• The 1872 Mining Law
Momentum has been building to make changes to the 1872 Mining Law. There has been a push to reform the 1872 Mining Law by many members of Congress. The National Mining Association and Northwest Mining Association have come out in favor of reasonable changes, including a royalty. Interior Secretary Gale Norton asked Congress to make changes to several areas in October 2001. More recently, two legislators have formed a task force to recommend changes.
Small, independent miners and larger miners alike need to get involved and take a seat at the table. Any proposed changes could largely ignore the needs and desires of small-scale operations, independent miners and mining clubs. Many larger mining companies operate on patented lands, which could allow them to avoid a royalty assessed on only public lands.
In 2001, Norton asked Congress to establish a royalty, to authorize administrative penalties, to revise the patent system, to provide states with a larger role in managing hard rock mining on public lands and to make permanent a mining claim holding fee. Congress has not acted on any of her recommendations, yet.
The current makeup of the federal government, the re-election of President Bush and the Republican gain of seats in both the House and Senate could allow for a more reasonable approach to the issues than future administrations. Senator Harry Reid (D-Nevada) became the new Senate Minority Leader following the defeat of Senator Tom Daschle. Reid has been one of a few Democrats to strongly support mining.
Reid and Representative Jim Gibbons (R-Nevada) announced several months ago that they were forming a task force to address reforming the 1872 Mining Law, with the goal of introducing legislation next year. Any proposed legislation will likely address the changes proposed by Norton.
The 1872 Mining Law reform train appears to be leaving the station, and our recommendation is that you, or a representative of your company or group, get on board. There appears to be enough momentum that changes to the 1872 Mining Law could take place.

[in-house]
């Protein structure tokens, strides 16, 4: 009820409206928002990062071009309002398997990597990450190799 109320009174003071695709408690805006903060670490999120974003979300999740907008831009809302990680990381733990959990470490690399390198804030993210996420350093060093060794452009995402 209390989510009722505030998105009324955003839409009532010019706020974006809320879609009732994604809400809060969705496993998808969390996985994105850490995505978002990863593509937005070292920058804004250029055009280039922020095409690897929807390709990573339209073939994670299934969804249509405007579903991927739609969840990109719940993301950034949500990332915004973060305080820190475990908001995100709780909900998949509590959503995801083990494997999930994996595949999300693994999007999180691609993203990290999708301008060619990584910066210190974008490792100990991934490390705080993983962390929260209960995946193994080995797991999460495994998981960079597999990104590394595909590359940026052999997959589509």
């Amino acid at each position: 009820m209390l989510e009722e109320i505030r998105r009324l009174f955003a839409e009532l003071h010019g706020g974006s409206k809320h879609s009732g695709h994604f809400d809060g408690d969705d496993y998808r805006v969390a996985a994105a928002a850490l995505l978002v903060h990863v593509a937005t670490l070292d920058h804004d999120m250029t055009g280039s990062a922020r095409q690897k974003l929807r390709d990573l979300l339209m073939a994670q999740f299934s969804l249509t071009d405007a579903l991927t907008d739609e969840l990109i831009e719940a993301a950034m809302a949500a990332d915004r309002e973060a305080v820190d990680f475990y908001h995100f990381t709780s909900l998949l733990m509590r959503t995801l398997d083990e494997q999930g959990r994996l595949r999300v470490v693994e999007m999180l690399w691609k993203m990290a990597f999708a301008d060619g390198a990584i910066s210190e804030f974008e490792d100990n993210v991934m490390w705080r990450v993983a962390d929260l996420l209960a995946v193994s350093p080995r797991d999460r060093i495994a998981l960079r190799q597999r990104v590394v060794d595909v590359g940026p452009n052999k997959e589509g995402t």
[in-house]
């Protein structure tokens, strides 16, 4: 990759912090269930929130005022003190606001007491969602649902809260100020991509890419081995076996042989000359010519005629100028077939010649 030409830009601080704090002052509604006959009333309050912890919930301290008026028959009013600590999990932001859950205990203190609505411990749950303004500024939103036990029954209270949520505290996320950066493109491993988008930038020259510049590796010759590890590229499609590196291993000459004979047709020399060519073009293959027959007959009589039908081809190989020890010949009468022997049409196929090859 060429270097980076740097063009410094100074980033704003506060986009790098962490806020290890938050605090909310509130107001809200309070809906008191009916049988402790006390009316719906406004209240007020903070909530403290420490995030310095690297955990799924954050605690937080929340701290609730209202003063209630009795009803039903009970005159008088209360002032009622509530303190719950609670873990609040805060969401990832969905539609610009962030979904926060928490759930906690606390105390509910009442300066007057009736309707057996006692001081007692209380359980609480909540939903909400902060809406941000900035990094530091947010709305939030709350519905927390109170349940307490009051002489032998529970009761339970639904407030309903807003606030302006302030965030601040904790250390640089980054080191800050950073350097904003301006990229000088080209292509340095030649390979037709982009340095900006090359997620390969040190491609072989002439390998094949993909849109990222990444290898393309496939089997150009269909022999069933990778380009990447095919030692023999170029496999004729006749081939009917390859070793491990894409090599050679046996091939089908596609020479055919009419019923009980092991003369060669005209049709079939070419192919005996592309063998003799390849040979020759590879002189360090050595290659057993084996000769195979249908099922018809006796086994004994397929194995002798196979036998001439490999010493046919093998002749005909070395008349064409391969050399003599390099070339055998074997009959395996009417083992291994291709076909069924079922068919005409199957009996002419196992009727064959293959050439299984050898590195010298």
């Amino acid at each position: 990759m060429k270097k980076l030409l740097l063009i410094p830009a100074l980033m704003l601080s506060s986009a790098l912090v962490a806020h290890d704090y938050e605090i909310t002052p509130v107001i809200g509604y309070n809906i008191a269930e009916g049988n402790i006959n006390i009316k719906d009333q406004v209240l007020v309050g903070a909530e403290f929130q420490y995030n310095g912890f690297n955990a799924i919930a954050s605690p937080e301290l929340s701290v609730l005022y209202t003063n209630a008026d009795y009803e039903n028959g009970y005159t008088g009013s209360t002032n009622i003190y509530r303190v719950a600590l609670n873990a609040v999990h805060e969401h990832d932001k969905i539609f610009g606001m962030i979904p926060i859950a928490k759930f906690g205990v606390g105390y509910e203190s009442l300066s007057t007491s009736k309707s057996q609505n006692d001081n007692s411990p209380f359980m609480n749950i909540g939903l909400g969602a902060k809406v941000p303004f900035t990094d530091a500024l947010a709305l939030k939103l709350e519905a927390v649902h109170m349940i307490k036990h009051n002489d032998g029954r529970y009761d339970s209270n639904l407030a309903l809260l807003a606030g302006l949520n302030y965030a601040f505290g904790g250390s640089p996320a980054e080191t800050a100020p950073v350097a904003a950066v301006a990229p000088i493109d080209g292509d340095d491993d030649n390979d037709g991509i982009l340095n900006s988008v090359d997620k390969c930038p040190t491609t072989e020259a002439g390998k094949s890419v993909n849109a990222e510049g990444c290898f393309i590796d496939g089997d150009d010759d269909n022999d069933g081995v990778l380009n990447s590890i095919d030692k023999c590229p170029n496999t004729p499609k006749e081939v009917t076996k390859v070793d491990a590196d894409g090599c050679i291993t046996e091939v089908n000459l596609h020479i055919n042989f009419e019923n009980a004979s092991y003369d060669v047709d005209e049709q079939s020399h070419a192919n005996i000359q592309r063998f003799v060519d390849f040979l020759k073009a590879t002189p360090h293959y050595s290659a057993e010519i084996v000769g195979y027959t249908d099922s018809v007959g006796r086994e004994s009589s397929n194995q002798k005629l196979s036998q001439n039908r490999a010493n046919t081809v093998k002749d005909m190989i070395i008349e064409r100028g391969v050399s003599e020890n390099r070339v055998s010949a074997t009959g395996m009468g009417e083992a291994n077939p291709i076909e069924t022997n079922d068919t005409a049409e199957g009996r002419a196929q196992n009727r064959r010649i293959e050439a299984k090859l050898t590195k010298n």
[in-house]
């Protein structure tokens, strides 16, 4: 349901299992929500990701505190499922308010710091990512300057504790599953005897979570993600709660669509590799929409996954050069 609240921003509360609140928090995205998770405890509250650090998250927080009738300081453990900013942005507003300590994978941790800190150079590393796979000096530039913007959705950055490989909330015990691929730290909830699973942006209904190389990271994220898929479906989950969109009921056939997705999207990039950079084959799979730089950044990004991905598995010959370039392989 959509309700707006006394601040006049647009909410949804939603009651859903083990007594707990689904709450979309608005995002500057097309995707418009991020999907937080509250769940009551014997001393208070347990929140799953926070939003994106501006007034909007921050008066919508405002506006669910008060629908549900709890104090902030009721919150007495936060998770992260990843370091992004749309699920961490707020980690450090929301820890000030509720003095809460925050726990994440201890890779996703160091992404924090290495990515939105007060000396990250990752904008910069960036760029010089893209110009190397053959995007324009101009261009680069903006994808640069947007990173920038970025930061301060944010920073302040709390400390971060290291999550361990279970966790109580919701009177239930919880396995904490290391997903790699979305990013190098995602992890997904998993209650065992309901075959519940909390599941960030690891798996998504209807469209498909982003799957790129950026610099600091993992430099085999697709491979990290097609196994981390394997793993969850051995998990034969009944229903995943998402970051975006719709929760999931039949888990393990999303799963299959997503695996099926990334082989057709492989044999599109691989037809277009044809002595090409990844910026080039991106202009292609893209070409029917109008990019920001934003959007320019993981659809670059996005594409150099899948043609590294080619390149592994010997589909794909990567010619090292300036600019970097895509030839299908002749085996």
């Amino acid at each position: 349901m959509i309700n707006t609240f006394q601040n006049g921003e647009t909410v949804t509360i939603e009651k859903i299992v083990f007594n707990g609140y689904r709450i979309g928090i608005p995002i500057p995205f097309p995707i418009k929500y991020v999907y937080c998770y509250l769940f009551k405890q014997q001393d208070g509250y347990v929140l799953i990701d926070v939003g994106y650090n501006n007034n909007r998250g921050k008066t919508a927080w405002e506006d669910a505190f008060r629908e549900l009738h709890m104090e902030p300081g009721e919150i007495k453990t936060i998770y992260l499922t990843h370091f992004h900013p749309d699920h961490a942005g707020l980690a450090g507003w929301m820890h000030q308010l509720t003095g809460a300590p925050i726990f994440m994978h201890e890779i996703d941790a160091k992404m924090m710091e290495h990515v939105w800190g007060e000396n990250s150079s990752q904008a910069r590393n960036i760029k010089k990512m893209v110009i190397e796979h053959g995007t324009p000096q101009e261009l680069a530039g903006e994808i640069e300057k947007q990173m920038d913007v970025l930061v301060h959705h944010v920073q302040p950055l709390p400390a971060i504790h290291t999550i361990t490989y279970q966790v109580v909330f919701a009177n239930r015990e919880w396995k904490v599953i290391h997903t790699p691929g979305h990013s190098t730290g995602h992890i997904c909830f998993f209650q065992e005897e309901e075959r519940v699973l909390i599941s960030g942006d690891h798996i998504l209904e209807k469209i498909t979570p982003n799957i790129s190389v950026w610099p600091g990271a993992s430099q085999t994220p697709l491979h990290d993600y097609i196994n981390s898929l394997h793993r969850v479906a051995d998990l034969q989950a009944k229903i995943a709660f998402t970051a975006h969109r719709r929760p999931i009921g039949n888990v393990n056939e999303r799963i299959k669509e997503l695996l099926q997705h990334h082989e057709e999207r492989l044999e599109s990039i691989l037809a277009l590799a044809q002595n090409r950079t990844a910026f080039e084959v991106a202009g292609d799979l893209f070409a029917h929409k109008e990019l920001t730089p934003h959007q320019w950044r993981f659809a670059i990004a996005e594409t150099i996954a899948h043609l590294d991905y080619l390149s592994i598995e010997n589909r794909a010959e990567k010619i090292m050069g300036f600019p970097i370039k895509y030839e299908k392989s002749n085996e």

Those who want to get involved should contact Senator Reid’s office at (202) 224-3542 or Representative Gibbons’ office at (202) 225-6155.
• Roadless decision due soon
Mark Rey, Under Secretary of Agriculture, stated that he expects the Forest Service will issue final new planning rules by the end of this year, and a final rule on roadless areas early next year.
The comment period on the latest proposed roadless rule ended November 15. The proposal was to allow individual governors to petition the Forest Service for state control of management decisions regarding roadless areas.
During an interview with Public Land News, Rey stated, “We’re not asking states to develop a comprehensive proposal. We have just asked them to indicate a willingness to work with us as partners in a rulemaking and indicate to us in broad terms where they want to go.”
• MSHA Review Commission
The Federal Mine Safety Review Commission is considering changes to several procedural rules, including those dealing with appeals and requests for relief from final judgement.
The commission is also requesting comments on all procedural rules that could lead to a more efficient adjudication of cases.
The notice was published in the Federal Register and is available online at www.regulations.gov/freddocs/ 04-24023.htm
The comment deadline is January 25, 2005. Written comments can be mailed to: Thomas Stock, General Counsel, Office of the General Counsel, Federal Mine Safety and Health Review Commission, 601 New Jersey Avenue, NW., Suite 9500, Washington, DC 20001. Persons submitting written comments shall provide an original and three copies of their comments.
Electronic comments should state “Comments on Advanced Notice of Proposed Rulemaking” in the subject line and be sent to firstname.lastname@example.org
For more information, contact Thomas Stock at the above address, or phone (202) 434-9935.
• Sage grouse decision due soon
During an interview with The Associated Press, Interior Secretary Gale Norton touted private conservation programs for protecting the sage grouse, though she insisted that a decision on whether or not the bird should receive Endangered Species Act protection will be based on science.
Norton stated government and private conservation efforts were making great progress.
“…the question’s whether those are sufficient to maintain the species. That’s really a scientific decision,” she said.
A long-awaited decision is expected by the end of the year on whether or not the sage grouse should receive Endangered Species Act protection.
A listing could place restrictions on over 770,000 square miles encompassing 11 states.